Time to Karl up and die

The Philosophers
October 8, 1999

This introduction to the history of western philosophy is not arranged thematically. Twenty-eight thinkers are studied separately. There is a danger of a cult of personality; several contributors make hyperbolic claims on behalf of their chosen thinker. How does one decide when to begin the history of a subject in which there seems to be no progress? The editor wonders whether or not "our philosophy should consider shuffling off its past, like science, even historiography. Should philosophy now begin, at the earliest, with Hobbes?" Ted Honderich does not actually begin with Hobbes, a contemporary of Descartes. He begins with Socrates, the Greek conversationalist who loved to talk people into the ground. Since there is nothing on the pre-Socratics, men such as Thales and Pythagoras, Socrates appears out of nowhere. Apart from Socrates, Plato and Aristotle, we have the British empiricists: Locke, the Anglican bishop George Berkeley, and the Scottish sceptic Hume. By contrast, we have the Continental rationalist trio of Descartes, Spinoza, the father of critical biblical studies, and Leibniz. These two schools are synthesised in Kant in 18th-century Germany. Two American pragmatists are here with a lucid chapter on C. S. Peirce. G. E. Moore, the philosopher of common sense, is not in, though he is no less influential than, say, the utilitarian Jeremy Bentham or the pragmatist William James, each of whom gets a chapter. No living thinker is included.

Who is chosen is admittedly a matter of judgement. But today Machiavelli is more influential than Marx. Nor will it do to object that Machiavelli is only a political theorist. For Marx was merely a historian and economist who gave us no distinctively philosophical method or view. The philosophical components of Marx's thought are all there in Hegel and Feuerbach. Given the universal collapse of communism, why discuss Marx at all? Why not include Freud instead as a metaphysician who dared to replace the transcendent and the conscious with the local and the subconscious?

Three truly modern and courageous thinkers, each leading an unhappy life for the sake of his philosophy, are Kierkegaard, Nietzsche and Wittgenstein. The contributor on Kierkegaard makes an intelligent claim about the need for Christian spirituality in an agnostic age: denied a religious outlet, we may seek refuge in utopian politics. Moreover, Kierkegaard himself plausibly argued that the paradox and "absurdity" of Christian faith encourage humility: we are reminded that the certainties sought in faith must not be achievable through human faculties alone.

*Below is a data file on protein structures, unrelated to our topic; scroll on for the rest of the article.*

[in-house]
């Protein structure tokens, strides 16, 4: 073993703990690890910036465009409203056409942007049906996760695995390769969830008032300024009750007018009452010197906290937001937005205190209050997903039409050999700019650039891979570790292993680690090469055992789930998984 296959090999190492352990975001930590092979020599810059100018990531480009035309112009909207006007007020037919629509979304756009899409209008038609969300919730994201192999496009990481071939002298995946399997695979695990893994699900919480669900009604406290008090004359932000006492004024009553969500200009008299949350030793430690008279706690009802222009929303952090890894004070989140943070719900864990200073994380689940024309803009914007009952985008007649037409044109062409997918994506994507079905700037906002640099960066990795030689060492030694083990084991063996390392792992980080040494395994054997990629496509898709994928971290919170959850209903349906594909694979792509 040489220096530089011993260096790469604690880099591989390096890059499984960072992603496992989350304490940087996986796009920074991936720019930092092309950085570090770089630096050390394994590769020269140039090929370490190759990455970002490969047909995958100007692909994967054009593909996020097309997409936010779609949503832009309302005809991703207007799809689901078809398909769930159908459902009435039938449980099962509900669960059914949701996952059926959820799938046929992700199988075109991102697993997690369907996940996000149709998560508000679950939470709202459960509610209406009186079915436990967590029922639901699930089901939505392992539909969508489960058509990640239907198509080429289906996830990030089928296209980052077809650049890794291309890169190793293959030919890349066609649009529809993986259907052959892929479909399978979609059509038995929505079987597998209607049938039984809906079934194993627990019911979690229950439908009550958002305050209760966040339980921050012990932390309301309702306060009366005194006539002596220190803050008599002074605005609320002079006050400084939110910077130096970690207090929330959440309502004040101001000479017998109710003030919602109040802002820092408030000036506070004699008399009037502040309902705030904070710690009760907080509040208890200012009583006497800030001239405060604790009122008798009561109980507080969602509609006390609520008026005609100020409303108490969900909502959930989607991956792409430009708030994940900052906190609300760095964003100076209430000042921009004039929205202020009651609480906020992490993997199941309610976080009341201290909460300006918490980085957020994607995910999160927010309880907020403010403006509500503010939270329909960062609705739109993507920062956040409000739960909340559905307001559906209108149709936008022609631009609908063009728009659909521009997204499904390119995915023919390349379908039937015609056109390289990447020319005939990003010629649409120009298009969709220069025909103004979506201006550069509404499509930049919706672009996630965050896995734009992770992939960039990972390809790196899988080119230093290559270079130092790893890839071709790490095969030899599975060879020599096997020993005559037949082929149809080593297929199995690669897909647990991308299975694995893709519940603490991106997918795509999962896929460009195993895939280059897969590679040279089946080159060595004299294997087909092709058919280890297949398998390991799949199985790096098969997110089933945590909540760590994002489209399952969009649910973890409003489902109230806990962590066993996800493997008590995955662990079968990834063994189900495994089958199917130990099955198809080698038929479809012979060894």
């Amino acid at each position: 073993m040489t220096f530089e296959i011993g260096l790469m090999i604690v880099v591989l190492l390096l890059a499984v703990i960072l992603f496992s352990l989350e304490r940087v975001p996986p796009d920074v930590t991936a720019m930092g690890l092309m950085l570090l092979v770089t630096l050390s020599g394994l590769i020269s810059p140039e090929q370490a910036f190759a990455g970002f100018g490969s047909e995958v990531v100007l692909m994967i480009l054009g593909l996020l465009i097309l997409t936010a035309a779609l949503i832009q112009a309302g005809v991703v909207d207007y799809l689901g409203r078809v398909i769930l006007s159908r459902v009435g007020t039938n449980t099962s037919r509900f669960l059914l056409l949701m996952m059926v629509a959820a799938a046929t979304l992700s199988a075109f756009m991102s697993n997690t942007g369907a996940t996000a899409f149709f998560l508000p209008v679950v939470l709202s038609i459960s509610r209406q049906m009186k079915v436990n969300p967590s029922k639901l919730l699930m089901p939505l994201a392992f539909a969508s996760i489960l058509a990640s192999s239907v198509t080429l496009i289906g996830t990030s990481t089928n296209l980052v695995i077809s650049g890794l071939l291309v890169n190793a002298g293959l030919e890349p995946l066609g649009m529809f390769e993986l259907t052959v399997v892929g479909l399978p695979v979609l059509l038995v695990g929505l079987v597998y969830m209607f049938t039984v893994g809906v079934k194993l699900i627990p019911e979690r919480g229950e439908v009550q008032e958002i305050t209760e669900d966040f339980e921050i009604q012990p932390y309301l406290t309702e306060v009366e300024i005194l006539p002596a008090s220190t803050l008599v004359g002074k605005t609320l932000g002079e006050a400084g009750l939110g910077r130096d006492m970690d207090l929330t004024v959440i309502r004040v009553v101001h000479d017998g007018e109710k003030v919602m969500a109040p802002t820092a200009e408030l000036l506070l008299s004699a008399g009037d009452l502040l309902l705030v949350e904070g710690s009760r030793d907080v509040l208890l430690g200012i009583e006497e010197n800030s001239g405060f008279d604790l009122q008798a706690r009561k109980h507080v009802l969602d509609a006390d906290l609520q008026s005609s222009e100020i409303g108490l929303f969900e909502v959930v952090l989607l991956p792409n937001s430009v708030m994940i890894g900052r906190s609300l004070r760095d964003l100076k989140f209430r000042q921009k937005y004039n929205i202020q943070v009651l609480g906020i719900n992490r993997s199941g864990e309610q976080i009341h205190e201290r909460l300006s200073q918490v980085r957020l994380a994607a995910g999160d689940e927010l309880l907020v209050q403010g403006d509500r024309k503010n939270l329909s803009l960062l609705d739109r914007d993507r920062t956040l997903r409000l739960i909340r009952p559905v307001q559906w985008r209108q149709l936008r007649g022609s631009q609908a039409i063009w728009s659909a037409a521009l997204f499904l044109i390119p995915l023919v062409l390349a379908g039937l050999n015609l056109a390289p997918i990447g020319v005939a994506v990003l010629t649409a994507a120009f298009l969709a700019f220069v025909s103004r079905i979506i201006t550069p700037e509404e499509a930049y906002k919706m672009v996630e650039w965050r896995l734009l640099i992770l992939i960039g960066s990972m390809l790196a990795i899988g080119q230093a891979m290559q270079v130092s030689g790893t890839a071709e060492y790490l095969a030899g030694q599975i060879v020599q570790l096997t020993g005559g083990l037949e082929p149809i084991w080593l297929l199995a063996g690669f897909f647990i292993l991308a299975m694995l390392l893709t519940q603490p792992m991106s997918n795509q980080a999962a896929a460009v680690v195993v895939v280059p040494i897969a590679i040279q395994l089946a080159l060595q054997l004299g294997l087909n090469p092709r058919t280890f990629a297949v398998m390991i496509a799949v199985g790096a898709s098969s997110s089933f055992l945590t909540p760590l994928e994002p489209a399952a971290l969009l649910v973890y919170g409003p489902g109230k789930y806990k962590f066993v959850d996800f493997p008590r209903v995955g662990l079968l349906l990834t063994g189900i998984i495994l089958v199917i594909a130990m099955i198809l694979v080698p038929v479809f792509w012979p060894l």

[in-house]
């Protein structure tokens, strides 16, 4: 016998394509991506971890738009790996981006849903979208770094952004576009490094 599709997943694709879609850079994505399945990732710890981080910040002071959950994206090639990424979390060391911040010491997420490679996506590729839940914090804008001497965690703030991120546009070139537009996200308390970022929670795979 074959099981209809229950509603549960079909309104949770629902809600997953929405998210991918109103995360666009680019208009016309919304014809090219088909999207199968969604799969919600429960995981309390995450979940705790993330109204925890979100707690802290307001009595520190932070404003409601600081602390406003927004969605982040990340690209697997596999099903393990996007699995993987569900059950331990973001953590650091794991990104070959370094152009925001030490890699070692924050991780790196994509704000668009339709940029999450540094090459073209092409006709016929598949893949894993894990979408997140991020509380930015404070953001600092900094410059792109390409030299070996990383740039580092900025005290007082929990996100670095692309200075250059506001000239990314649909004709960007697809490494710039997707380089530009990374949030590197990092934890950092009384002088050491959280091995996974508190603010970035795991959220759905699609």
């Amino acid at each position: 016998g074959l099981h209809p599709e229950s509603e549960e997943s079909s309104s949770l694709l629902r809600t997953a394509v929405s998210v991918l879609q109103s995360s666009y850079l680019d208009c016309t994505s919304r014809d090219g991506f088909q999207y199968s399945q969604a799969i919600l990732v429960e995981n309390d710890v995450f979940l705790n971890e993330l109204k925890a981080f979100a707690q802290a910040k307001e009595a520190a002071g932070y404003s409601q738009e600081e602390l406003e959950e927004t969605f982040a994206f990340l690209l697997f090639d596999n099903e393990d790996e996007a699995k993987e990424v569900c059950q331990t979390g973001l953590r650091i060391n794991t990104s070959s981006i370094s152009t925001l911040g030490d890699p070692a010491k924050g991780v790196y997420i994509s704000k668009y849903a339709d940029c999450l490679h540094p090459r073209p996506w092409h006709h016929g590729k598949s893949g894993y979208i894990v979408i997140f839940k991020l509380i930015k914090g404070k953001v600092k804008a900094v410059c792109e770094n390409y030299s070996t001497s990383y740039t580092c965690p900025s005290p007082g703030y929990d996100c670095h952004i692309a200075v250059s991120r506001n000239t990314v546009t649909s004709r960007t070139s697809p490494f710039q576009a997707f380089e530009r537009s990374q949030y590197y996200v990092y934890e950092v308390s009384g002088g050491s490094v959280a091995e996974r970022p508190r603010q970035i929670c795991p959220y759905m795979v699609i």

Nietzsche subtitled one of his books "A Philosophy of the Future". Like his intellectual mentor Schopenhauer, Nietzsche was attracted to eastern faiths extolling Buddhism as "spiritual hygiene", though no Buddhist would approve of his megalomania. His goal was to affirm life's value in a godless world and to reaffirm it without the comforting illusions of Christianity. The chapter on him is the longest, though there is no critique of his opinions. Clearly philosophy gave Nietzsche, as with Socrates, the courage to ignore and condemn what those in authority or majority say. Yet if we see the world sanely, we reject Nietzsche's own views as desperately implausible, belonging properly to the lunatic asylum.

Wittgenstein, that mercurial genius, writing in oracular style, invented a method, the best way to achieve fame in philosophy. The logical positivism of his early days was later repudiated and he invented a second method, a unique philosophical achievement. Philosophy is not a science; it does not compete with other subjects. It merely monitors the limits of sense and nonsense. Language is autonomous; it extends the intellect and the range of the will. We do not solve problems; we dissolve them. We do not seek knowledge; we seek understanding. We do not speculate; we look at the real world. Philosophy leaves everything as it is, concludes Wittgenstein. Yet it is wonderful that such a subject, within which there is no progress, somehow influences developments in many other disciplines.

Shabbir Akhtar holds a PhD in philosophy. He is writing a biography of St Paul.

The Philosophers: Introducing Great Western Thinkers

Editor - Ted Honderich
ISBN - 0 19 823861 4
Publisher - Oxford University Press
Price - £10.99
Pages - 288

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